I put Lone Women on my immediate TBR as soon as I heard what it’s about. I really like the idea of westerns, specifically the setting, but it’s hard to find anything that’d hit the spot. Reading books based on the concept alone can be pretty hit or miss, but this time, it worked out perfectly. I could not put it down.
So far, 2023 has been the year of the backlog, finally getting around to many of the books that have been on my radar for years. I suspected I’d like it purely due to Berg’s reputation for writing broken protagonists (I quite enjoyed Transformation) and the first half was great. Unfortunately though, what could have been a fairly enjoyable standard dragon story started to drag on in the second half instead. And the romance subplot being unpleasant and annoying to read certainly didn’t help.
This both is and isn’t a review. Yes, I’m among those who read Dracula via the Dracula Daily newsletter and I had a great time. On the other hand, it’s really hard to review or critique something that’s not only a book but also a minor cultural phenomenon, with the latter part being rather essential. You cannot talk about recommending or not recommending an experience that is unlikely to repeat for others to take part in, or at least not at such scale. But I had to write something for goodreads to mark it as read, and, well, turns out I have a lot to say.
Everyone is probably familiar with the good old ebook backlog. I tend to start planning my Bingo with those to try to knock at least a couple off the list, but between being a mood reader, ARCs and more kindle sales…well. At least I managed it with this one. Even though I wasn’t really in the mood and probably wouldn’t ever be, it was perfect for the Wibbly Wobbly Timey Wimey square. In the end, I am left with mixed feelings. While the premise was interesting enough to keep me from DNFing, the characters and parts of the plot were underwhelming to say the least.
Thanks to the publisher (Del Rey) for the ARC of this book.
Finally, finally, after nearly two weeks of struggling, I am done with this book. I don’t think I’ve ever had such complicated feelings before, or struggled as much with a book I couldn’t help but see as excellent in many ways. I wonder if perhaps I might have loved it in another mood and another time, if it’s me or the book, but in the end, it’s no use.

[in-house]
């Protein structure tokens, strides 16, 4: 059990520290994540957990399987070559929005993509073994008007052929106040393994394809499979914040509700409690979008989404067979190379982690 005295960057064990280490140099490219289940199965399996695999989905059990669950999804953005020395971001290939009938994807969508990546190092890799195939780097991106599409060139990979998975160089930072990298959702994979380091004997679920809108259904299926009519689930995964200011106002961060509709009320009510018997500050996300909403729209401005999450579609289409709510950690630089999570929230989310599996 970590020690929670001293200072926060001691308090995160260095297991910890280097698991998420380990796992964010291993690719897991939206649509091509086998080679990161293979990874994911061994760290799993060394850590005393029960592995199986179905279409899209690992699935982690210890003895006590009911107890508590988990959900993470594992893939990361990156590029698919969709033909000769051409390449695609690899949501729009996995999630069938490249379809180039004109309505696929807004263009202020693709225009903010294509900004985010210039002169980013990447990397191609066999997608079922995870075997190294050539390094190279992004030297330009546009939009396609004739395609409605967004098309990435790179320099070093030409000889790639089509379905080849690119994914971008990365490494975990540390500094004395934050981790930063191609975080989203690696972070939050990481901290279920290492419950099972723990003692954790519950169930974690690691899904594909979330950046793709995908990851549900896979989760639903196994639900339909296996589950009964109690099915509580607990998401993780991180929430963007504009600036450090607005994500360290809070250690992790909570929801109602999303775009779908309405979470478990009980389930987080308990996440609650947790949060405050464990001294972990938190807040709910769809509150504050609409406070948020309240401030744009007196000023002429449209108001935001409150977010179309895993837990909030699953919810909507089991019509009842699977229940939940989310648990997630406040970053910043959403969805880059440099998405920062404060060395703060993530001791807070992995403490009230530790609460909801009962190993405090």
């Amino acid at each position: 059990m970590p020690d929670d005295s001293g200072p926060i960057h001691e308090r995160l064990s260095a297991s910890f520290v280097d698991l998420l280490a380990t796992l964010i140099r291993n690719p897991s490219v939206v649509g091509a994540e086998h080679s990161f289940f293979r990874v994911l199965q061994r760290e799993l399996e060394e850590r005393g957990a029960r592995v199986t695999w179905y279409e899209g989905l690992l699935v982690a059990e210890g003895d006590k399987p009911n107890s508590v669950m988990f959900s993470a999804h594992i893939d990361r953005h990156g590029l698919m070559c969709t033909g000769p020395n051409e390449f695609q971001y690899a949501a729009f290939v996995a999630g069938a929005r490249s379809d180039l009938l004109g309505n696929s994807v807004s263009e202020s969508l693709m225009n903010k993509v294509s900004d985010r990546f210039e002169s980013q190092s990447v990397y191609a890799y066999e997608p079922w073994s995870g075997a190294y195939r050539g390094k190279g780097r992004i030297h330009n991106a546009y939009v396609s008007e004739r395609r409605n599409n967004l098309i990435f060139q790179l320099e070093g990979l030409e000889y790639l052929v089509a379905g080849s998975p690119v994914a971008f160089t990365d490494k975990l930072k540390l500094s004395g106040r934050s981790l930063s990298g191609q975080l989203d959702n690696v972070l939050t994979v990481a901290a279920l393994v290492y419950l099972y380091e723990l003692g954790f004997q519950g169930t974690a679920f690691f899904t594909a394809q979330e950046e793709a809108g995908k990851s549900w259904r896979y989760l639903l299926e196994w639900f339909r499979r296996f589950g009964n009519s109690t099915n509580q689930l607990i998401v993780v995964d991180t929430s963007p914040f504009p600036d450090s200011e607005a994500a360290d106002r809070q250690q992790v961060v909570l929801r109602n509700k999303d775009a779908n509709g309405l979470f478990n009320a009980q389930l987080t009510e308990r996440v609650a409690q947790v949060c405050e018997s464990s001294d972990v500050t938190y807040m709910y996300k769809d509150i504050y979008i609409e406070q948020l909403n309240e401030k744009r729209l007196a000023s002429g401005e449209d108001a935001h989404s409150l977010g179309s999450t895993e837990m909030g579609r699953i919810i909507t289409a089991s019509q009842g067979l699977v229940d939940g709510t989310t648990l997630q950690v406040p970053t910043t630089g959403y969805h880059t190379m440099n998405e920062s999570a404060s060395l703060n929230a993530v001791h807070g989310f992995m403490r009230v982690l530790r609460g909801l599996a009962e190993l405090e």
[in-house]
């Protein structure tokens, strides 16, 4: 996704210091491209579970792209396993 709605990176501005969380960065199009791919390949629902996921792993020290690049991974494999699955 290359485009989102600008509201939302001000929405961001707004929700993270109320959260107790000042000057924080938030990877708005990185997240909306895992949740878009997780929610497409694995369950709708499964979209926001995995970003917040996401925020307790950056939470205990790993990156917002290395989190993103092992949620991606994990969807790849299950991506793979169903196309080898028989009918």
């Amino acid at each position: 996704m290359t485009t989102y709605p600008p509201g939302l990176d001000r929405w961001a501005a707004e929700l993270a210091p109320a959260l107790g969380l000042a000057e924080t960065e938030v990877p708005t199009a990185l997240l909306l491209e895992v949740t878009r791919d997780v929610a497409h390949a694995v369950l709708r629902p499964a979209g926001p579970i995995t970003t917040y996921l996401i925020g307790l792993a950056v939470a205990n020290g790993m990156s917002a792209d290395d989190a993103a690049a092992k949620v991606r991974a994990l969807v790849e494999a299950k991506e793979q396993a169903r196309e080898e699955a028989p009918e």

As sweet and delicious and comforting as honey. It’s very rare I buy a book minutes after having heard of it (thanks Womble!), or that I start it immediately after buying. But how could I ever say no to another potential addition to the slice of life list? To folklore? Beekeeping? 18th century vibes? A queernorm world? The target audience here is me. Of course I enjoyed it.
Given that I’ve been keeping a slice of life list since at least 2018, me reading Legends & Lattes, the most hyped slice of life fantasy book of 2022, was only a question of time. I simply had to see what’s it all about and one more book to add is never a bad thing. Did I enjoy it? Sure. It made for a perfect light, fun beach read. Hell, coffee- or teashop based books are something I generally wish there was more of. But I did have some issues with the worldbuilding and immersion as well.
In my private goodreads notes for this book, I had apparently written “Ada Palmer rec’d it to me cause I like Terra Ignota’s worldbuilding.” I have no idea when or how this happened (twitter? An AMA?) but oh, was it correct. It’s, in some ways, an old-style first contact story, very reminiscent of Le Guin, with plenty of human/alien cultural worldbuilding. But in other ways, it’s very much modern, with some very interesting takes on gender and a post-capitalist world struggling to repair the damage done to Earth. It did not truly hook me until about 60% in, but the worldbuilding indeed intrigued me right from the start.
Sometimes things don’t work out no matter how much you want to like a book, no matter how up your alley it sounds. With one popular series I found out I dislike and two DNFs I had high hopes for, this round-up of mini reviews happens to be unintentionally dedicated to those.
Thanks to the publisher (Orbit) for the ARC of this book.
This has been one of the most anticipated sequels this year and I was very happy when I got it. But while I liked The Jasmine Throne well enough, this one just didn’t work for me. I expected to be drawn in and then heartbroken by a suitably tragic ending, instead I was simply bored.